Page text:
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There is inherent discord among gardeners: to cultivate and lovingly raise flowers or to cut and share them with others. I believe there’s a bit of both in every gardener, especially when spring comes around.

The cutting garden was imagined to skirt this issue. Setting aside an area to grow blooms for cutting — essentially a vegetable garden for flowers — lets you snip stems in their prime without any angst. I used to think cutting gardens were only for vast estates with a full groundskeeping staff, but I’ve come to realize you can be a casual cut flower gardener, tucking blooms amongst your perennials and shrubs or even in pots or planters.

Photography by Victoria Campbell

One of the charms of such a garden is its dynamic change throughout the growing season. Keep in mind that most plants have a specific bloom time, meaning they will not flower continuously. Consider keeping a bloom time chart through the years that can help you choreograph an ongoing supply of flowers. You can even go as far as curating a specific color palette or selecting certain bloom forms, such as complementary or contrasting sizes and shapes. And if you like arranging, be sure to include varieties that make good fill, like foliage plants.

First-timers may want to stick with a few easy-to-grow flowers. Read plant tags and seed packets carefully, taking note of the hardiness zone and bloom times. You’ll want to organize your garden with the tallest plants in the back and those with the shortest stature in the front. One of my favorites, sweet pea, is a vining plant that needs netting or a trellis to climb. Tall annuals may require stakes or other supports as they grow. This is fortuitous if you like architectural garden structures like the three-dimensional tuteur. Place it in the middle of the garden for a focal point or even in pots.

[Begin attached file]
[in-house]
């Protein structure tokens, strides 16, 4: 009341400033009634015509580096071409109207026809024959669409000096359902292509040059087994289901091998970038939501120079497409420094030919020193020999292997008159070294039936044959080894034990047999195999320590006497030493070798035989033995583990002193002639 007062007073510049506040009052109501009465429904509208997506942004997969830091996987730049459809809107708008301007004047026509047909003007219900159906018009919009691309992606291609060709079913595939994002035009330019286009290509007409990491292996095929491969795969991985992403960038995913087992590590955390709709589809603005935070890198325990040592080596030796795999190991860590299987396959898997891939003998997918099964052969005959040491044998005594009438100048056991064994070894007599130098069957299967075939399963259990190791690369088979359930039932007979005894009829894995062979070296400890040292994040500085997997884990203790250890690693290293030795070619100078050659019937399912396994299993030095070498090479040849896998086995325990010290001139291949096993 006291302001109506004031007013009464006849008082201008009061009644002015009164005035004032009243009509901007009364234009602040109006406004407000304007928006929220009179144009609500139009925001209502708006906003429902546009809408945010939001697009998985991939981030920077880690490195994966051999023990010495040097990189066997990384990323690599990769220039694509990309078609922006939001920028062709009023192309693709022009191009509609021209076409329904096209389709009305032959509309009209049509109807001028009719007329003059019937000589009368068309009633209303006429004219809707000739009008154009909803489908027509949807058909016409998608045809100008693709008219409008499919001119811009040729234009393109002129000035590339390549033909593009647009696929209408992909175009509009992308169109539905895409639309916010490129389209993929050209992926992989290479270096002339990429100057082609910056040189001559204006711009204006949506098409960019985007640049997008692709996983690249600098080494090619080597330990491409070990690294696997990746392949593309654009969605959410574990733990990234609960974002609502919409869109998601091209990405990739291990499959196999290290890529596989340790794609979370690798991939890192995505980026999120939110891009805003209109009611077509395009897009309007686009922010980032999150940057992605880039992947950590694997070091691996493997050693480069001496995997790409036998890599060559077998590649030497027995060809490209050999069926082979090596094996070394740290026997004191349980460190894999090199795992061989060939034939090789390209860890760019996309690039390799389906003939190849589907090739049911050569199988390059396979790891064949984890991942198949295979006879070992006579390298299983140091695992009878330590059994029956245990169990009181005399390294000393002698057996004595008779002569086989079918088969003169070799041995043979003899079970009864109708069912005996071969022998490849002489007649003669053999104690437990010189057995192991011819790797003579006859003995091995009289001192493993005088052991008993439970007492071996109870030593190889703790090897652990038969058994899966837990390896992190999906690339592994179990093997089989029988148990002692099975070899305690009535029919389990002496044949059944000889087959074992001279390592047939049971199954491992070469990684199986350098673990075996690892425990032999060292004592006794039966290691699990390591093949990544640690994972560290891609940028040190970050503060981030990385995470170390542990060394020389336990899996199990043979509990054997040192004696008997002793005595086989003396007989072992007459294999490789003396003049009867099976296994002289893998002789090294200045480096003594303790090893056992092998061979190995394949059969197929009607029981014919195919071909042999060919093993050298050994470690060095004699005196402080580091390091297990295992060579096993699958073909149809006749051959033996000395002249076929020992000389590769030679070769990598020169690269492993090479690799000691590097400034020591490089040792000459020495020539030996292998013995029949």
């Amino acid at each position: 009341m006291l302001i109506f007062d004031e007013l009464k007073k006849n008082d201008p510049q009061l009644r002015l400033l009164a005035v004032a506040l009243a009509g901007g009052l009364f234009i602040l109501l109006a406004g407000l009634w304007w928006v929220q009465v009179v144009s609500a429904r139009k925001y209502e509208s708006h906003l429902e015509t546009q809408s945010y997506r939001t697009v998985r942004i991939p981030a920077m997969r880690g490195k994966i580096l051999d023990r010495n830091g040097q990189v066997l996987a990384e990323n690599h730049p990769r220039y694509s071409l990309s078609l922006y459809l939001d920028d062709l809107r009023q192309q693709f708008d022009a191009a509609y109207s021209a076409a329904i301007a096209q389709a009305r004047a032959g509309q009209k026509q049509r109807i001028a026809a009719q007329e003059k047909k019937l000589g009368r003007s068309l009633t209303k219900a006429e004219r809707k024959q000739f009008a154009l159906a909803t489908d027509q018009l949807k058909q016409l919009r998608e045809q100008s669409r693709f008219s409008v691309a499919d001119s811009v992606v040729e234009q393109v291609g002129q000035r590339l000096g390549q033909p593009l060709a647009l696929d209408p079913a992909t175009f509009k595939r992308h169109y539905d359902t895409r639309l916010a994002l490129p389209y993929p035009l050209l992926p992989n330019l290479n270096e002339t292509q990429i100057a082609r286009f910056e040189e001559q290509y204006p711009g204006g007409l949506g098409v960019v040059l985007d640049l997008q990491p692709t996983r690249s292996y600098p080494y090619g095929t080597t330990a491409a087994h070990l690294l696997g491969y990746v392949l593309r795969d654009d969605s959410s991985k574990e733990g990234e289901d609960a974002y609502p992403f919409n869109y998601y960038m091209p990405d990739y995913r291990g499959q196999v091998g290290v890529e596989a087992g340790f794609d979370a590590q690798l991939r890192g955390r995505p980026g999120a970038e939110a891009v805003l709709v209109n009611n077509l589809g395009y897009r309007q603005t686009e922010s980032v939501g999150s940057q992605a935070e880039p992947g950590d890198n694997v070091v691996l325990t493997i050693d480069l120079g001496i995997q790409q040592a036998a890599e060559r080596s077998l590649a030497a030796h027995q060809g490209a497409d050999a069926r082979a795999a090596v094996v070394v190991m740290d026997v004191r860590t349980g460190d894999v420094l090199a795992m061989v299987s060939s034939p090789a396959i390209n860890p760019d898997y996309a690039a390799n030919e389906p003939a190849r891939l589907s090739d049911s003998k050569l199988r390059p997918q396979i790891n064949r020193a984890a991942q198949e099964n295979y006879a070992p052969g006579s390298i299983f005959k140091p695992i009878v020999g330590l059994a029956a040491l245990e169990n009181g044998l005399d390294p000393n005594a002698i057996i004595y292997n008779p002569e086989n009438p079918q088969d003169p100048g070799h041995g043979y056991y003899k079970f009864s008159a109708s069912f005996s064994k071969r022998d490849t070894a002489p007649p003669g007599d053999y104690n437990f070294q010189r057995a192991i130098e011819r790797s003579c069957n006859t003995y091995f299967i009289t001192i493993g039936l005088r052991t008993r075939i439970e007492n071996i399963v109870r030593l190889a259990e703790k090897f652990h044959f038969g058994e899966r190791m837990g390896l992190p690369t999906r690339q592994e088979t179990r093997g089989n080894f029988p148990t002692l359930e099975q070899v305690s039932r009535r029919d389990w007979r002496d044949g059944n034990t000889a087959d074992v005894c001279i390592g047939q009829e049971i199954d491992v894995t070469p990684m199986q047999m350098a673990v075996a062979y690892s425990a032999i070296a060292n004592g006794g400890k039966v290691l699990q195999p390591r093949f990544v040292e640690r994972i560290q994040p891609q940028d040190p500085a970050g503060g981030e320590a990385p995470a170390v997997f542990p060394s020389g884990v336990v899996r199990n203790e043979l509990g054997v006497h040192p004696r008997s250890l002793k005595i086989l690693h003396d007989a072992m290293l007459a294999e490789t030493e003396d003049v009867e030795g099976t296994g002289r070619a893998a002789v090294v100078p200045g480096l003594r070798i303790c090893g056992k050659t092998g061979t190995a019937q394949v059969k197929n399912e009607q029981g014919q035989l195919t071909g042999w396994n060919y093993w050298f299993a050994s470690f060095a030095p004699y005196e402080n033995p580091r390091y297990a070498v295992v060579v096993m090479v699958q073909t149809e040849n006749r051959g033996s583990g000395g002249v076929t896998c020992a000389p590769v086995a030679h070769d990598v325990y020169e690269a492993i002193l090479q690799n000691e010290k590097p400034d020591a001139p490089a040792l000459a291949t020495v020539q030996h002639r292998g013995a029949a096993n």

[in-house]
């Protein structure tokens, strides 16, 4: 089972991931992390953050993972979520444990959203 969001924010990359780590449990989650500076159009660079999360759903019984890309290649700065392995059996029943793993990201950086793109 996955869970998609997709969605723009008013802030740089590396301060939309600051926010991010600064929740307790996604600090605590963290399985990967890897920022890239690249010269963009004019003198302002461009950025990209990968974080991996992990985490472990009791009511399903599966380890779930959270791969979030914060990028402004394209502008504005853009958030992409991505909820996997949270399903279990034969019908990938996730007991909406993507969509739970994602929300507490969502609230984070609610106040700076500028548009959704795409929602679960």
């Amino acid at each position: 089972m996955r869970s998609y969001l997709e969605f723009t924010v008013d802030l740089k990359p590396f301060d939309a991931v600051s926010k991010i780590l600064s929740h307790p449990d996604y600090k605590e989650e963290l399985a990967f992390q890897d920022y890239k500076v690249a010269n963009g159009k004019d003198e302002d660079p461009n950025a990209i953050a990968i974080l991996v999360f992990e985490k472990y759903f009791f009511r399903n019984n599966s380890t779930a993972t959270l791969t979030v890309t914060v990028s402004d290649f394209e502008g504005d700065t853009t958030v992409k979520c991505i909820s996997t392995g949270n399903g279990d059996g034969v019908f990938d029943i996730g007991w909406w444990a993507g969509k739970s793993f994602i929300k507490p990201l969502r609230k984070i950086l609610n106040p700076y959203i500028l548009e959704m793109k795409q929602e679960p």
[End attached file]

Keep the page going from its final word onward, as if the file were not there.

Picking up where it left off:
Having the right tools for the right job makes cutting and arranging easy and pleasurable. Every cutting garden should be equipped with the tools of the trade: pruners, wire cutters, floral snips, chicken wire, vases and flower frogs. A large worktable with ample space for multiple vases and discarded foliage is a plus. If you have the room, keep all your vases in one area so you can easily assess the size, shape and fit for your flowers.

There are no hard and fast rules when it comes to arrangements. I like to think about the color, texture, scent and scale, while keeping in mind the intended setting or recipient. Some of the most beautiful bouquets are just handfuls of what is in season, quickly gathered and put in water. For other ideas, look to Mother Nature and how things grow together in the countryside. Fill a vase with clean, cold water and use floral snips to cut a half inch off each stem at a right angle. This allows for proper and effective hydration. For added panache, crisscross, alternate or twist together stems. Then decide whether to add more or leave as a simple statement.

You don’t need a sprawling estate or a seasoned green thumb to have a designated cutting garden and your vases filled all season long — just a desire and willingness to nurture. Right here in the North, we have some of the best garden centers, nurseries and experienced experts in the country. The neat thing about gardens and those who tend them is the shared passion and knowledge. It reminds me of a proverb: “He who plants a garden plants happiness.” 

Read this article as it appears in the magazine.

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